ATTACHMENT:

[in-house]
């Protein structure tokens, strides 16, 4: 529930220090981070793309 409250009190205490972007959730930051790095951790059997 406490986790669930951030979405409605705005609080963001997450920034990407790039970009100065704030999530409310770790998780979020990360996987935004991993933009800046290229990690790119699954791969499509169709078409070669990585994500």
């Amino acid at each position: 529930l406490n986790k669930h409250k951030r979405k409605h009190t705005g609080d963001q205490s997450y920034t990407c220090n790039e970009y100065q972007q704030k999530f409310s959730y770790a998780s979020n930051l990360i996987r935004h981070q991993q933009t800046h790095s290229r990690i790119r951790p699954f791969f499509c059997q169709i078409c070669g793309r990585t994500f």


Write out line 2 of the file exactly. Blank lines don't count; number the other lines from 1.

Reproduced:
């Protein structure tokens, strides 16, 4: 529930220090981070793309 409250009190205490972007959730930051790095951790059997 406490986790669930951030979405409605705005609080963001997450920034990407790039970009100065704030999530409310770790998780979020990360996987935004991993933009800046290229990690790119699954791969499509169709078409070669990585994500």